See You Up There takes us to 1918, as the First World War edges to a close, on verge of armistice. Edouard Péricourt (Nahuel Pérez Biscayart) and Albert Maillard (Albert Dupontel) are ordered, along with the rest of their company, to undertake one last foray into No-Man’s Land. Their commanding officer Henri d’Aulnay-Pradelle (Laurent Lafitte), sends his charges into the firing line of the Somme, where Edouard saves Albert’s life. But as the two prepare to retreat, Edouard is injured in an explosion that tears away the bottom of his face, leaving him permanently disfigured.
Back home in France, Edouard sinks into a deep depression, refusing to see his family and faking his own death. He hides his face behind a series of elaborate, ornate masks and befriends a local orphan, Louise (Héloïse Balster). Albert, feeling a form of survivor’s guilt, agrees to go along with Edouard’s plan to collect money from local councils, for a series of phony war memorials they never intend to build.
Writer / Director Albert Dupontel has adapted the novel The Great Swindle by Pierre Lemaitre. Not content with being a one-man-band behind the camera, Dupontel also puts his expertise to use in front, casting himself as Albert Maillard.
The story is told in flashback, related to a French Foreign Legion officer in Morocco, and because it is related as memory, the France in which the story takes place maintains an element of the unreal. It brings to mind the filmography of Jean-Pierre Jeunet, sharing visual similarities with Amélie in its stylised depiction of a quaint and eccentric Paris. But it would be more accurate to describe See You Up There as the dark counterpoint to Jeunet’s A Very Long Engagement. Both movies deal with a country picking itself up and dusting itself off in the aftermath of conflict, with a light approach that doesn’t cheapen the subject, but does soften the blows when the darkness threatens to take over.
If there are any stumbles, then the plot is unusual. Our heroes embark on what is essentially fraud, and while their victims are war profiteers, it’s an unlikeable motivation and a gamble in terms of character. The bad guys are also fraudsters, so it’s hard to see where the distinction lies between our heroes and villains. Nevertheless, See You Up There threads its unusual story through a framework of interesting contrasts – it’s dark, yet lighthearted; sad but uplifting.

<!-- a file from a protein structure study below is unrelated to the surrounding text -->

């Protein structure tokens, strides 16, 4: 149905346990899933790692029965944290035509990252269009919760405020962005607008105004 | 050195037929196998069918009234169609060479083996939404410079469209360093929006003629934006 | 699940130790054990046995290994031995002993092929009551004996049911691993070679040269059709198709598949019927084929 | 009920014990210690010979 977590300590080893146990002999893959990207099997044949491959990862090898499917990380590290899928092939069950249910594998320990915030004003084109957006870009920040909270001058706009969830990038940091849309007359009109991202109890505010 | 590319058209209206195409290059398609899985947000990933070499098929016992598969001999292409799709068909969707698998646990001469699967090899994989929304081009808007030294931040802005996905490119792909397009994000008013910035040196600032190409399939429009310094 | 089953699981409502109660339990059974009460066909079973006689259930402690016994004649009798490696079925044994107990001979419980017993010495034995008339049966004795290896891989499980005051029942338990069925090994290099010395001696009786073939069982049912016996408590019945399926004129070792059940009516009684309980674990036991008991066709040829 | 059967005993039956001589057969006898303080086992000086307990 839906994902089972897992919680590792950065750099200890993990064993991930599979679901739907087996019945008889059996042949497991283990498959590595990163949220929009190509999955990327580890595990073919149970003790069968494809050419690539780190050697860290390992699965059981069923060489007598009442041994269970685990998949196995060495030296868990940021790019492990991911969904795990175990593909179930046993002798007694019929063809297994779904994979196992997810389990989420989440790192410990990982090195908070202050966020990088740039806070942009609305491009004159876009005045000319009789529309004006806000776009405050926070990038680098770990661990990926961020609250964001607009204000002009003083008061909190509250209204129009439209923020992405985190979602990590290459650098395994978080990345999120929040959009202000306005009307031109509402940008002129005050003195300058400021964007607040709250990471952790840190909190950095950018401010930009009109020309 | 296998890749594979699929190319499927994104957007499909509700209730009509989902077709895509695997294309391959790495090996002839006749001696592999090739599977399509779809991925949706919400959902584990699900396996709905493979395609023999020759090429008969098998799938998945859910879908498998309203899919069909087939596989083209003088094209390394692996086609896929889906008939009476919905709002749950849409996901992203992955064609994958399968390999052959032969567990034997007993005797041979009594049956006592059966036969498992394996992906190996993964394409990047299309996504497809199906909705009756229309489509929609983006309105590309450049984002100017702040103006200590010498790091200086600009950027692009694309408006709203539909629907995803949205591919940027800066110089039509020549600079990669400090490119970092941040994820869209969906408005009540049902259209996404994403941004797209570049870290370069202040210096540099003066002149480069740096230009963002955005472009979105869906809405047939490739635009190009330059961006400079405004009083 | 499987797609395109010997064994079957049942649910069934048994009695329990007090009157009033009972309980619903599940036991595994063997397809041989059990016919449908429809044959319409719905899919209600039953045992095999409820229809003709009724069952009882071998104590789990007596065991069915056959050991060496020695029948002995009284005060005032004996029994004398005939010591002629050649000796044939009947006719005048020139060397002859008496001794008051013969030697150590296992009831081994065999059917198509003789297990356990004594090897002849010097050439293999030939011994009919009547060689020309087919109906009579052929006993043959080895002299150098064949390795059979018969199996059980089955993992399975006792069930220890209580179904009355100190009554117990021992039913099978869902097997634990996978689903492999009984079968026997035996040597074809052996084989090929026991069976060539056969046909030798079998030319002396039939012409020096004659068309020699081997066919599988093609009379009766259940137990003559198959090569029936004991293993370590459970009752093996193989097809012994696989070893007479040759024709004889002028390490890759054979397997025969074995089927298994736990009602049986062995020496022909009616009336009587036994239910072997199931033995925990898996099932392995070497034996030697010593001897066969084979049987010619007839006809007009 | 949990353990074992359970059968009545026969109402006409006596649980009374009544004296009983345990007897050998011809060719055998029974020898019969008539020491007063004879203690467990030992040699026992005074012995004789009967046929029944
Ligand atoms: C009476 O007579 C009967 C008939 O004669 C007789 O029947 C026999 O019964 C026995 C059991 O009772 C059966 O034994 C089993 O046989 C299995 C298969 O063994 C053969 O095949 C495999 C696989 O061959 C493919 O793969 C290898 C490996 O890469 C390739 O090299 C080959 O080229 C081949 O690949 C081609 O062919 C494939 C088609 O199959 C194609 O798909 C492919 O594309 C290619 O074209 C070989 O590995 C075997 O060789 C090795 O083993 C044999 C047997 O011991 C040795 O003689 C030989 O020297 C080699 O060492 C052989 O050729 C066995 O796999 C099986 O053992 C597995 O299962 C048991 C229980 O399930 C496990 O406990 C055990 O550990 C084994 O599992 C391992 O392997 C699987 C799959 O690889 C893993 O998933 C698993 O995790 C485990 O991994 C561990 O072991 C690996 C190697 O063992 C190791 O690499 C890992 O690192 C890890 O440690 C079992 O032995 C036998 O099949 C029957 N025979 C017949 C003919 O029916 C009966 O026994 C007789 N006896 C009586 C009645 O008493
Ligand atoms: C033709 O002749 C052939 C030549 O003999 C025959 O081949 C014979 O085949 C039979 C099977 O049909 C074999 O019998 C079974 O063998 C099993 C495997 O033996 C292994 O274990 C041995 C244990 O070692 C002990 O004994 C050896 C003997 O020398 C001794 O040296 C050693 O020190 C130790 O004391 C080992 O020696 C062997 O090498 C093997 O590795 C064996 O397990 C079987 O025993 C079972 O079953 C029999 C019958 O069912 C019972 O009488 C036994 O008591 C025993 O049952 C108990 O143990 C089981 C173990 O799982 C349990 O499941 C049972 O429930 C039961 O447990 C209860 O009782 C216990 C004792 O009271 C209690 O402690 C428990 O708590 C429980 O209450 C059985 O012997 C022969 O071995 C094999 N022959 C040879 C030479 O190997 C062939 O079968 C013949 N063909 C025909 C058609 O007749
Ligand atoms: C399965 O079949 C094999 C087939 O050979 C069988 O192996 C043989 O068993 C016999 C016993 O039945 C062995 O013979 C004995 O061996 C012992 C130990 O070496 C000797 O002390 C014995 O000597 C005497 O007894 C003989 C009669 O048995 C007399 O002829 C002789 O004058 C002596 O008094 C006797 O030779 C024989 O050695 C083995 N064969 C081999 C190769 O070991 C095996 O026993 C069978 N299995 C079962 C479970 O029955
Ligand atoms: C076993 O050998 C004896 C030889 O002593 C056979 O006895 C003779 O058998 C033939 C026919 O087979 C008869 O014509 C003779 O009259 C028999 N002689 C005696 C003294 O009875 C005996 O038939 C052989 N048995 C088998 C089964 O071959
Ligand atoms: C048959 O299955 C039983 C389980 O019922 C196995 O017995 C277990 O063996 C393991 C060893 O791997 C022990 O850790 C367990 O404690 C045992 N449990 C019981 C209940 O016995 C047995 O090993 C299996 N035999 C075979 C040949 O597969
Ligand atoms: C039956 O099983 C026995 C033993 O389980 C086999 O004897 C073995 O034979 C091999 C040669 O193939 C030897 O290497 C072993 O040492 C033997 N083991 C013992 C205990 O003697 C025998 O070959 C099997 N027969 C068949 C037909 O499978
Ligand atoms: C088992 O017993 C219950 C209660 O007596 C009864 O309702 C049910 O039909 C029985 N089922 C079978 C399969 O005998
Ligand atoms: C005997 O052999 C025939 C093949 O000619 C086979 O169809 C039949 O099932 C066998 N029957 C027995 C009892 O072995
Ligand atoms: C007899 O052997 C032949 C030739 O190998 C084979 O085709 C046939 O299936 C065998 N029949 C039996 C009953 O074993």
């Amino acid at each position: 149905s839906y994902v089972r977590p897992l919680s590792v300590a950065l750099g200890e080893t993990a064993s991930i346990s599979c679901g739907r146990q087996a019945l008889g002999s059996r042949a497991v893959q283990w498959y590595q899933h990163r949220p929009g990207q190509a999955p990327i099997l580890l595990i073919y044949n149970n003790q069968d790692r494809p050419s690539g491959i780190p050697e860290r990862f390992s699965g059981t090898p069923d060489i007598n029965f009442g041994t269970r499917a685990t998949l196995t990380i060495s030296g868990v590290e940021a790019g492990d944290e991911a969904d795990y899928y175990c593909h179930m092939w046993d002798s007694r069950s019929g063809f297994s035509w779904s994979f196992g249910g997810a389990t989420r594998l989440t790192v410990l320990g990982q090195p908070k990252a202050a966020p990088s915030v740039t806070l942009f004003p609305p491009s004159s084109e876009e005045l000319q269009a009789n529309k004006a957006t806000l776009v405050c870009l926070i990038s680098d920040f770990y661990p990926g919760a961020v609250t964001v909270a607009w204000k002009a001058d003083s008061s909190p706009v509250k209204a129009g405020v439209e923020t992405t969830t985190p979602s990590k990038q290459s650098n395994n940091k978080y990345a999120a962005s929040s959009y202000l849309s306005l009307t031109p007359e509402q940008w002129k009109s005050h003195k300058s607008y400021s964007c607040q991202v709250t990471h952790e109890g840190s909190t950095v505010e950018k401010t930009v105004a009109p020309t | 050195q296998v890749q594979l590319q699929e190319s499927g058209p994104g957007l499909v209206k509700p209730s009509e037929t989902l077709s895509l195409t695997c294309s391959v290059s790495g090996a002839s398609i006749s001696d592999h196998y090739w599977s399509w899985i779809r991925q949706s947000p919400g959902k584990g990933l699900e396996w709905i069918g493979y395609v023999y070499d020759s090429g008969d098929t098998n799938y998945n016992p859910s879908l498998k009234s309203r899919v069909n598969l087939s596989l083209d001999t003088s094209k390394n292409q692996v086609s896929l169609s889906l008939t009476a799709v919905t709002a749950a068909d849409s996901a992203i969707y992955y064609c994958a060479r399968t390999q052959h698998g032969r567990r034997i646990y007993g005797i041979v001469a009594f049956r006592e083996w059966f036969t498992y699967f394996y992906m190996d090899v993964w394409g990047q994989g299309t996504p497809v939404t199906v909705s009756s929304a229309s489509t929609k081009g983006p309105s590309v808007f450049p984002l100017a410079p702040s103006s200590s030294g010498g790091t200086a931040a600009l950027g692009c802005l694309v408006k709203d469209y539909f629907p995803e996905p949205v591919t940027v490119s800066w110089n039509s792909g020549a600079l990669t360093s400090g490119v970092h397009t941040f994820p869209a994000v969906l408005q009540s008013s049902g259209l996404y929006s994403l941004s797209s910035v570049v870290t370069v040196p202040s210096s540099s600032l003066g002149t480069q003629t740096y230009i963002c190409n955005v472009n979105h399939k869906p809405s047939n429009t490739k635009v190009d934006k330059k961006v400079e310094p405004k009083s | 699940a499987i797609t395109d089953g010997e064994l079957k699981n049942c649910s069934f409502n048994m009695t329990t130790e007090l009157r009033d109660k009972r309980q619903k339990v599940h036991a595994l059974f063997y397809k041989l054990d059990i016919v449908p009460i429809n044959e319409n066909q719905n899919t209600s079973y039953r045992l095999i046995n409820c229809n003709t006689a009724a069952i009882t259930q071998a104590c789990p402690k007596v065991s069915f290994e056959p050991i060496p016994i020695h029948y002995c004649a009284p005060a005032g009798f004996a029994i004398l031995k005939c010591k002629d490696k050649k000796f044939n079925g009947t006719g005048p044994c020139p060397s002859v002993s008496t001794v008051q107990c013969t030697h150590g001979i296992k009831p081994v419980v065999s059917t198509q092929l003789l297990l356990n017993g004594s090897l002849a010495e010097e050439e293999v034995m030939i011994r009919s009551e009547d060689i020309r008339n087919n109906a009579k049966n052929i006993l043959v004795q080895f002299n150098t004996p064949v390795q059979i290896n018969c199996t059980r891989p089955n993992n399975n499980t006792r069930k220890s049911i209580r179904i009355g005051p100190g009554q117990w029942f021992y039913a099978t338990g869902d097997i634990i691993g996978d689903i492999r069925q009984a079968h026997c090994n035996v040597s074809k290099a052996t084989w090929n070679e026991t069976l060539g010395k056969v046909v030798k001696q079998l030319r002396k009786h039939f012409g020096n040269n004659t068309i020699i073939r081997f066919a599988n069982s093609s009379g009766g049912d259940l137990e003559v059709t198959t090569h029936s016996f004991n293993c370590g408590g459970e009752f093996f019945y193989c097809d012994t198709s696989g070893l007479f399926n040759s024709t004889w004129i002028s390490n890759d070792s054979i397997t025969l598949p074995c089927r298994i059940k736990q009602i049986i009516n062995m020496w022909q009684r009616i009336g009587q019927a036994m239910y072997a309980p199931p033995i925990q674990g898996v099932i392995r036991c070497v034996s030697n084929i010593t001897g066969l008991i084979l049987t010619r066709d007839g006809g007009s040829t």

Edouard, in his solitude, finds identity and purpose in both his creations and the company of Louise. He stitches his features into the masks he wears, conveying via craft, what his face cannot. He creates outsider art in its truest sense, as he isolates himself via his own faked death. Nahuel Pérez Biscayart is excellent as Edouard, hidden for much of the movie behind a series of extravagant papier-mâché constructs, acting with his eyes and in monosyllabic grunts. Yet we understand him perfectly and feel his pain acutely.
As Albert, Dupontel brings a resigned and put-upon quality. His obligation to the man who saved his life now rules his own, leading him to participate in the scheme against his better judgement.
Best of all is Laurent Lafitte’s wonderful performance as army captain Pradelle – a reptilian slimeball, philanderer and casual murderer. He struts around like he owns the place and is a pitch-perfect ‘boo/hiss’ bad guy.
We also get a lot of impressive, swaggering camerawork. The cinematography is inventive and mobile and never passes up the opportunity to give us a great aerial point-of-view, particularly of the battlefields and war graves, to drive home the epic scale of loss.
With these stylish visuals and almost fantasy aesthetic, See You Up There juggles the serious and the whimsical with great success. While it might have an offbeat sensibility, See You Up There’s themes are universal and it emerges as a lyrical, funny and inventive movie that deserves to be seen on the big screen.
SCREEN REALM SCORE: ★ ★ ★★☆
‘See You Up There’ begins a limited Australian theatrical run on July 19 and will be releasing in Perth July 26 with advance screenings weekend prior.